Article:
In a world-first government-industry partnership the Government has backed down on taxing farmers and brokered a deal with the agricultural sector to manage and mitigate on-farm emissions.
It will avoid farmers being included in the ETS if they can commit to a new sector-led plan.
“Clearly, this is good news but it doesn’t necessarily send me skipping across the spring green paddocks with joy,” Mackenzie, an Ashburton cropping and livestock farmer, said. He was also Federated Farmers environment spokesman and a member of the Land and Water Forum.
“I am slightly underwhelmed being in the first country in the world to tax farmers on emissions, even given the five years to come.”
Mackenzie said a plan to come up with a regime that reflects options to reward farmers who are doing things right is encouraging.
“A regime that reflects on-farm activities tailored to individual farming operations is a sensible plan.
“But we will still be the only country in the world sacrificing some notion we can save the planet by growing less grass.
“I expect the reporting process on that will be quite onerous and result in another cost to farmers.”
Mackenzie hopes industry bodies such as the Foundation for Arable Research, Beef + Lamb NZ and DairyNZ will be working on a net emission profile rather than the gross emission profile farmers are being accused of now.
“Once we can do net emission in agriculture the Government can pay us (farmers) rather than take money from us – that’s the sensible position for net benefit to agriculture.”
The deal means farmers will improve their tools for estimating and benchmarking emissions, commit to more research and development and use integrated farm plans that include a climate module.
If the industry does a good enough job and a new mechanism for pricing on-farm emissions is found, farmers won’t have to be concerned about being included in the emissions trading scheme.
But if industry is not performing that can be reversed, even as early as 2022 when the Government measures progress.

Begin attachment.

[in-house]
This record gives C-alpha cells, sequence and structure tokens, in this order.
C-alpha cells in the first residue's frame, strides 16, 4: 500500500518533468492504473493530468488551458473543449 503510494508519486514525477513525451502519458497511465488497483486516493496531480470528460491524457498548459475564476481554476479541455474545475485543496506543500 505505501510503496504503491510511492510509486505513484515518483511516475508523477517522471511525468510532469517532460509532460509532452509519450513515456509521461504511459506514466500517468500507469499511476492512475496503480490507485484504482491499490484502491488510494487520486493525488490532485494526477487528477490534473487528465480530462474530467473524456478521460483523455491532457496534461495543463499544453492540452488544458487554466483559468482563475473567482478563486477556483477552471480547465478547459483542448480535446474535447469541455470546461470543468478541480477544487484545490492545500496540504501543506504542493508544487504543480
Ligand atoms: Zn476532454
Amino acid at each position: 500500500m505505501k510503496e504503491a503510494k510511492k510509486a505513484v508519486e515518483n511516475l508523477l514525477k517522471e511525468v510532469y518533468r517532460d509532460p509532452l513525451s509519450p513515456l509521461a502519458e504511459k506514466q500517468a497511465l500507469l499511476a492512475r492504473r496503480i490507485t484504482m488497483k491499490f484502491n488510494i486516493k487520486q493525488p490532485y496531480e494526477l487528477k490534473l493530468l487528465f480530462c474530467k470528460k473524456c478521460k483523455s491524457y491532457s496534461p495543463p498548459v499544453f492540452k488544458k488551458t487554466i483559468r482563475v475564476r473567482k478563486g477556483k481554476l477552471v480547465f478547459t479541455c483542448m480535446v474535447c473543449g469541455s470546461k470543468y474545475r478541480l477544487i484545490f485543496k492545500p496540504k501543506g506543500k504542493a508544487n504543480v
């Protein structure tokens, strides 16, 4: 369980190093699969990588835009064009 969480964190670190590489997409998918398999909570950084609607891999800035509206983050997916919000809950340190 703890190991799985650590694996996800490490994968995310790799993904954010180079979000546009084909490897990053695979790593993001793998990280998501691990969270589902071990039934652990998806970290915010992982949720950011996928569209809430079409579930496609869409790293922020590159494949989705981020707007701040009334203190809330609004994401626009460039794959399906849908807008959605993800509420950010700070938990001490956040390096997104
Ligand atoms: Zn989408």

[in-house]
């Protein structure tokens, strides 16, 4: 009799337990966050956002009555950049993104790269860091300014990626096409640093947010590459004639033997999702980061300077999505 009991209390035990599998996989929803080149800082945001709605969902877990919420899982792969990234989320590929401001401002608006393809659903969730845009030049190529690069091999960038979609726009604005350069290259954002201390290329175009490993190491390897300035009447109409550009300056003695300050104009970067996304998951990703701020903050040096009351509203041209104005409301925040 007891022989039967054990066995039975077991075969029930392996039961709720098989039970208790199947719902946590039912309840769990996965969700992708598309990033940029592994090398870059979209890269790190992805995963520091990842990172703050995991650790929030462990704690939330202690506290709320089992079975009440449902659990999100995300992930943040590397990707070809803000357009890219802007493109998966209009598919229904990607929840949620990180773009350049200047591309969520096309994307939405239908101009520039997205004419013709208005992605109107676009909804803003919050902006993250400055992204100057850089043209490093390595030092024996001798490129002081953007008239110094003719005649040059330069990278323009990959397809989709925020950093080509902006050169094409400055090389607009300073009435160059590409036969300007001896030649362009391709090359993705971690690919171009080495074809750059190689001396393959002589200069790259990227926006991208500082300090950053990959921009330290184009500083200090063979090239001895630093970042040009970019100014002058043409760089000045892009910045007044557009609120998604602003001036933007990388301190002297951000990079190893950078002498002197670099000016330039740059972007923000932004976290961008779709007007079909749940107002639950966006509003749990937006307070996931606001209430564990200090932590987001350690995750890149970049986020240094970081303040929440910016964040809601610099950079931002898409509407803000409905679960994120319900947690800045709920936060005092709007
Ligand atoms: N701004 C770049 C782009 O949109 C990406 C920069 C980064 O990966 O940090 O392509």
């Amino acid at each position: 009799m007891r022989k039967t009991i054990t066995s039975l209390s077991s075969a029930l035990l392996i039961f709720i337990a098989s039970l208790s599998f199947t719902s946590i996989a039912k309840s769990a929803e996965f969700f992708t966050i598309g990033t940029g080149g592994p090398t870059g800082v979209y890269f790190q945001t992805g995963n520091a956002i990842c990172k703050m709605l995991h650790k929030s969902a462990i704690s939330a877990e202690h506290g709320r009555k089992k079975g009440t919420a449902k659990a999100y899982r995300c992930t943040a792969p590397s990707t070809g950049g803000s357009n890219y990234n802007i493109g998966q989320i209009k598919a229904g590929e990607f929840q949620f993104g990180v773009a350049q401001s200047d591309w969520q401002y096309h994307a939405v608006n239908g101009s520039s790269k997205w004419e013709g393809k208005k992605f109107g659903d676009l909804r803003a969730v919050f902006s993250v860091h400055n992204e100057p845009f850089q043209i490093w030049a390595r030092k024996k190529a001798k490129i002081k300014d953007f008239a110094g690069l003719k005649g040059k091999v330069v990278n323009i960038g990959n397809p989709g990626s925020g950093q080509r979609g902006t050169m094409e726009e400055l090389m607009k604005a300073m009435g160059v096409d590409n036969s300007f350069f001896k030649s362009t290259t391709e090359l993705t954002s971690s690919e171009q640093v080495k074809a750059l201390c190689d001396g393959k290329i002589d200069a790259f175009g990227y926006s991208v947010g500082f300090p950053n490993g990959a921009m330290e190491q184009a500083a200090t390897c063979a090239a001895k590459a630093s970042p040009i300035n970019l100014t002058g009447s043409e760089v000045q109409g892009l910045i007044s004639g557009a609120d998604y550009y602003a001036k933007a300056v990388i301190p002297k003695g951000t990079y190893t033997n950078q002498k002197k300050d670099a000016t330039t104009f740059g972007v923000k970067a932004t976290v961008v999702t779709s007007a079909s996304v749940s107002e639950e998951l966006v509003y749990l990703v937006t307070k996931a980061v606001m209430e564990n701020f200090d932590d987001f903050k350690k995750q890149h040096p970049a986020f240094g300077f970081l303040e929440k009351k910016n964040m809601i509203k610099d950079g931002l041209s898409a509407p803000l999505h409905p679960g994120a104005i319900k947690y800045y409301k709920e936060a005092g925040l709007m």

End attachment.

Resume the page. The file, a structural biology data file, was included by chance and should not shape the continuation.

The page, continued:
The deal takes a lot of the emotion out of the issue, Northland dairy farmer Jane Hutchings says.
The Bay of Islands farmer is chairs the Northland Farm Environment Awards and is a kiwi conservationist.
“The decision has given us the chance to work out the science behind greenhouse gas emissions and what we can do about it.
“Farmers will respond to this opportunity and there won’t be many who won’t try to reduce their emissions.
“I hope this consensus approach can be taken with water too,” she said.
Southland farmer Dean Rabbidge still has reservations about the climate change policy.
He is pleased he won’t be levied but says farmers are being constrained in the tools they can use to reduce emissions.
“We are going into a gunfight with a knife,” he says
Air NZ can offset emissions by asking ticket buyers to pay for the airline to plant trees while farmers are denied the ability to offset their emissions, at least until 2025, with tree planting.
Similarly, farmers are being outbid for land by forestry companies that can gain financially from sequestering carbon while affecting communities, landscape and biodiversity.
In contrast, restrictive laws on gene editing have not kept up with technology and limit the sector’s ability to develop new products such as low greenhouse gas emitting grasses and feed.